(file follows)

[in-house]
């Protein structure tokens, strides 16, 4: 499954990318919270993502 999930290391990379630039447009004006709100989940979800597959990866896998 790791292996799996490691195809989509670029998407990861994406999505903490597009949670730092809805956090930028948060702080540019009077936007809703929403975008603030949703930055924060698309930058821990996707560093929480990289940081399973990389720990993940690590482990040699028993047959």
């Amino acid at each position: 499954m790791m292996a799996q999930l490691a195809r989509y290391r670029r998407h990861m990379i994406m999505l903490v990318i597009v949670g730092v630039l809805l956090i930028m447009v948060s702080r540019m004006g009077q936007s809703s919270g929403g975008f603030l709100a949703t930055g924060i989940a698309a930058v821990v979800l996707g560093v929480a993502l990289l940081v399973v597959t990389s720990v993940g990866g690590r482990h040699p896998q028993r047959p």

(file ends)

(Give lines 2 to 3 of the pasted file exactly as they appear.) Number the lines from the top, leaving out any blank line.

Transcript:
């Protein structure tokens, strides 16, 4: 499954990318919270993502 999930290391990379630039447009004006709100989940979800597959990866896998 790791292996799996490691195809989509670029998407990861994406999505903490597009949670730092809805956090930028948060702080540019009077936007809703929403975008603030949703930055924060698309930058821990996707560093929480990289940081399973990389720990993940690590482990040699028993047959």
């Amino acid at each position: 499954m790791m292996a799996q999930l490691a195809r989509y290391r670029r998407h990861m990379i994406m999505l903490v990318i597009v949670g730092v630039l809805l956090i930028m447009v948060s702080r540019m004006g009077q936007s809703s919270g929403g975008f603030l709100a949703t930055g924060i989940a698309a930058v821990v979800l996707g560093v929480a993502l990289l940081v399973v597959t990389s720990v993940g990866g690590r482990h040699p896998q028993r047959p």